• Laurence England Under temptation, she and her husband took the risk.
  • Paul Jenkins God's instructions were a disingenuous set-up designed to initiate a sequence of events leading to a foregone conclusion. Adam and Eve were blameless pawns in his cosmic chess-game.
  • Paul Jenkins Or maybe (more likely) it was Solitaire
  • Laurence England There is nothing disingenuous about God, Paul, He is always faithful and True. There is no deceit, nor lies, nor any kind of evil in Him. He is the Supreme Good.
  • Paul Jenkins Adam and Eve — the first fictional blameless protagonists.
  • Laurence England In your humble opinion.
  • Paul Jenkins In my honest opinion.
  • Laurence England So...who can we blame for our sins and our own disobedience, Paul?
  • Paul Jenkins Ourselves. Who else? (If you believe in "sin", which I don't.)
  • Laurence England Your patron Saint, for instance, St Paul, said, 'I see the good that I should do and do not do it. I see the evil I should not do, and do it.'
  • Laurence England I guess what the great Saint is saying is that he finds it hard to live up to his Sacred Conscience, which is informed by the light of Christ.
  • Paul Jenkins "...informed by the light of Christ." Christians are fond of using obfuscatory metaphors like this. I'm deeply suspicious of them.
  • Paul Jenkins I'd recommend Stephen Law on Radio 3's The Verb last night (available on iPlayer).
  • Laurence England Perhaps, but Conscience is the place where God is to be found. It is here that the great battle between good and evil is taking place in every man and woman. Adam (which means out of the dust of the ground) and Eve (which means 'mother of all the living') stand in a mysterious way for us. When we sin, or when we are living in a sinful way, our natural tendancy, as illustrated by the Genesis account is to hide from God who we fear on account of our sin. God calls out, 'Adam, where are you?' to each of us.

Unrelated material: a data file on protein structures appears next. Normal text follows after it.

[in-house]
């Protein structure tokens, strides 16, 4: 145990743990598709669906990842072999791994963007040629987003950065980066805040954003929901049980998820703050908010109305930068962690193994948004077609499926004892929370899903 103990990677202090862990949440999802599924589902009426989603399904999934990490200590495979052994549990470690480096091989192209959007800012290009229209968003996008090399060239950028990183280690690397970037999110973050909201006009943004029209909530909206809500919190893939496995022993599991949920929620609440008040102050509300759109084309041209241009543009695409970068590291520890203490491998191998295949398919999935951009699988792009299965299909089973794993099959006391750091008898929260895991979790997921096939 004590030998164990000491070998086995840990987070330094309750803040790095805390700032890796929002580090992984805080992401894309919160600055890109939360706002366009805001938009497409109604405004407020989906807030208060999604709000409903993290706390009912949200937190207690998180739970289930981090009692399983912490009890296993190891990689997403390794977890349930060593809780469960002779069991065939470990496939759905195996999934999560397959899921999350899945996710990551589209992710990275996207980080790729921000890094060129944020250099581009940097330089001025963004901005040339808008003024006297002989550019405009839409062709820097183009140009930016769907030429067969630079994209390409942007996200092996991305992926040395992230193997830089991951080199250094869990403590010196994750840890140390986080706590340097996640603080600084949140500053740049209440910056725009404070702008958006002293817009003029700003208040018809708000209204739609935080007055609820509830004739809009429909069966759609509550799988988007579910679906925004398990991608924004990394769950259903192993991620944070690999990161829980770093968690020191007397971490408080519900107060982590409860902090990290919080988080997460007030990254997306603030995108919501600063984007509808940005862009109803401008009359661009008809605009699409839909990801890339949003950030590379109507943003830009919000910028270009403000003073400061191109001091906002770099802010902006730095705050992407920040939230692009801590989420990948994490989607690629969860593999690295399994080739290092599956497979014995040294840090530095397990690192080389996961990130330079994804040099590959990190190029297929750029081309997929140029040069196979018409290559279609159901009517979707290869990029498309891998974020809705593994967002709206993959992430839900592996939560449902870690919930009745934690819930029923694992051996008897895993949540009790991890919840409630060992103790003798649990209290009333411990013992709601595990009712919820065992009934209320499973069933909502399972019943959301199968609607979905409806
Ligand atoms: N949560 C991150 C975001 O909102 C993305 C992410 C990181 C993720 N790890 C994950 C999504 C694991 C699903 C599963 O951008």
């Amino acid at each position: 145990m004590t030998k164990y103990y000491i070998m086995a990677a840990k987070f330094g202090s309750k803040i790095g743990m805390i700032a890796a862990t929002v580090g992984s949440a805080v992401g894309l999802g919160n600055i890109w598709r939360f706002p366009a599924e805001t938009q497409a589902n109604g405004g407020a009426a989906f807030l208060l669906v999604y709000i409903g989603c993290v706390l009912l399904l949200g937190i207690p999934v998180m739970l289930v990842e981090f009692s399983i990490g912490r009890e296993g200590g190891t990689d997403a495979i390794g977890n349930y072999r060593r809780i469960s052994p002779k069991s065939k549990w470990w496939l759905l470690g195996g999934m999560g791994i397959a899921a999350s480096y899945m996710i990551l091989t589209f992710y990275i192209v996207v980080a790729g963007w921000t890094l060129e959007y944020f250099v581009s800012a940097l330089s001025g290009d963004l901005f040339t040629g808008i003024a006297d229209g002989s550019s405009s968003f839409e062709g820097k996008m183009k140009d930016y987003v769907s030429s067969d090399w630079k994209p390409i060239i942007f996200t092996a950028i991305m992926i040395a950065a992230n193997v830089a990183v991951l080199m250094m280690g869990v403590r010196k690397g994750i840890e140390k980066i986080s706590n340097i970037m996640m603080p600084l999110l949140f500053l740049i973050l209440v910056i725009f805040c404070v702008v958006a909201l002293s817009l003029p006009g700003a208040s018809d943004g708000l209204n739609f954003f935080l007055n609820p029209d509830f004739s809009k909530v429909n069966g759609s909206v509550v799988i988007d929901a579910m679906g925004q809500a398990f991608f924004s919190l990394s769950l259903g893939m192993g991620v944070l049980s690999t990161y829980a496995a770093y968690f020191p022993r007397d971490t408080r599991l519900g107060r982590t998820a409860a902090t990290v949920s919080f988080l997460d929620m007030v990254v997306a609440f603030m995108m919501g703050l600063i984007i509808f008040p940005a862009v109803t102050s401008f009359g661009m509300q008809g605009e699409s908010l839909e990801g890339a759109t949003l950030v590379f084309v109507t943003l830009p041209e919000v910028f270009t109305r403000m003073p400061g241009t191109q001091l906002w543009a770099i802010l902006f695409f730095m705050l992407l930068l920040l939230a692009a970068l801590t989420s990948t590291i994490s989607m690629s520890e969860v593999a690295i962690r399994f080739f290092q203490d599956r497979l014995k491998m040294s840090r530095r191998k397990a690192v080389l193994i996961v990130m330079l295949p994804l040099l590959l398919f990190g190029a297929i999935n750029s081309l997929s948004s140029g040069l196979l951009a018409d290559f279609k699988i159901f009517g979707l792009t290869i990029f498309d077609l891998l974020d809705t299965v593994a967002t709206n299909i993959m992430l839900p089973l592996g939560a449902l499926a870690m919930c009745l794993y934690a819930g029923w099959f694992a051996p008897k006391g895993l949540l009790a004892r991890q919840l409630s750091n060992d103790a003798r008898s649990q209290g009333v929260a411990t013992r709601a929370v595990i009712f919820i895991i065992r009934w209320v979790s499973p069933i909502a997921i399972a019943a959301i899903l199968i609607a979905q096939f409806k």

• Laurence England God is searching for us as a Father. This is what Jesus reveals in His life, death and Resurrection. Jesus establishes in His Church the sacraments which will reconcile us to God.
  • Laurence England Before Confession we examine our consciences before confessing them to a Priest. We examine them, also, before receiving His Body and Blood in the Holy Eucharist, which gives us the power to live as the children of God. What we long for, God longs to give us - forgiveness, mercy, grace and peace.
  • Paul Jenkins "God is searching for us as a Father. This is what Jesus reveals in His life, death and Resurrection. Jesus establishes in His Church the sacraments which will reconcile us to God."

    Stuff like that. It makes little sense to a non-believer (and not muc
    h to a believer, I'll wager, other than making them feel significant). Sorry Laurence, if you go off into unsubstantiated word-salad I can't engage, because there's nothing I can address.
  • Laurence England You cannot address your conscience, the seat of Judgment where God resides in all men?
  • Paul Jenkins "...the seat of Judgment where God resides in all men?" What does this actually mean? Saying God resides in all men is an unsubstantiated (not to say sexist) bit of obfuscation. If you want to talk about conscience, fine. But define it first.
  • Laurence England Is it not conscience, or the guilty conscience, that drives Adam and Eve to cover themselves and Adam to hide among the trees! 'And he said: I heard thy voice in paradise; and I was afraid, because I was naked, and I hid myself.'
  • Paul Jenkins It might be, but I don't know, because you haven't defined it yet.
  • Laurence England Yes, men and women alike. Conscience - the place in which we recognise our sins and shortcomings. The thing that nags us. God!
  • Paul Jenkins I disagree with your definition. I see no reason to assert that God is in there.

Continued in part 3